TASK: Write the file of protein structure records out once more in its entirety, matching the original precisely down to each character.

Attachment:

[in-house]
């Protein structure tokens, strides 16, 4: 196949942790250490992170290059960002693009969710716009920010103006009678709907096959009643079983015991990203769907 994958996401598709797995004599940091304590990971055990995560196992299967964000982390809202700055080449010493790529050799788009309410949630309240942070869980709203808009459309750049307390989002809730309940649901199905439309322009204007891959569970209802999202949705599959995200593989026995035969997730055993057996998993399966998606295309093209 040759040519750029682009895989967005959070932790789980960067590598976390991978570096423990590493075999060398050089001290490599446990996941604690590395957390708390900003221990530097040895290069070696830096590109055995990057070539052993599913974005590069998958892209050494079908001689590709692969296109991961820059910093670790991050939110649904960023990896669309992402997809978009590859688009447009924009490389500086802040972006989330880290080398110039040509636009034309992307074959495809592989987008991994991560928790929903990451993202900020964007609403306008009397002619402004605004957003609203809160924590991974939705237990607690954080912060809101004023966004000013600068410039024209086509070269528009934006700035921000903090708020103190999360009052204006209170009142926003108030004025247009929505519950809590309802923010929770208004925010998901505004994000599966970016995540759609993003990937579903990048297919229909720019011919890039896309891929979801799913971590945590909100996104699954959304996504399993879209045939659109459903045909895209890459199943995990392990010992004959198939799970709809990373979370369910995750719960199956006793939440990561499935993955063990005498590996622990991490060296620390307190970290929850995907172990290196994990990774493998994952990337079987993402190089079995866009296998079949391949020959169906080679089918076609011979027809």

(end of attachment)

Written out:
[in-house]
């Protein structure tokens, strides 16, 4: 196949942790250490992170290059960002693009969710716009920010103006009678709907096959009643079983015991990203769907 994958996401598709797995004599940091304590990971055990995560196992299967964000982390809202700055080449010493790529050799788009309410949630309240942070869980709203808009459309750049307390989002809730309940649901199905439309322009204007891959569970209802999202949705599959995200593989026995035969997730055993057996998993399966998606295309093209 040759040519750029682009895989967005959070932790789980960067590598976390991978570096423990590493075999060398050089001290490599446990996941604690590395957390708390900003221990530097040895290069070696830096590109055995990057070539052993599913974005590069998958892209050494079908001689590709692969296109991961820059910093670790991050939110649904960023990896669309992402997809978009590859688009447009924009490389500086802040972006989330880290080398110039040509636009034309992307074959495809592989987008991994991560928790929903990451993202900020964007609403306008009397002619402004605004957003609203809160924590991974939705237990607690954080912060809101004023966004000013600068410039024209086509070269528009934006700035921000903090708020103190999360009052204006209170009142926003108030004025247009929505519950809590309802923010929770208004925010998901505004994000599966970016995540759609993003990937579903990048297919229909720019011919890039896309891929979801799913971590945590909100996104699954959304996504399993879209045939659109459903045909895209890459199943995990392990010992004959198939799970709809990373979370369910995750719960199956006793939440990561499935993955063990005498590996622990991490060296620390307190970290929850995907172990290196994990990774493998994952990337079987993402190089079995866009296998079949391949020959169906080679089918076609011979027809």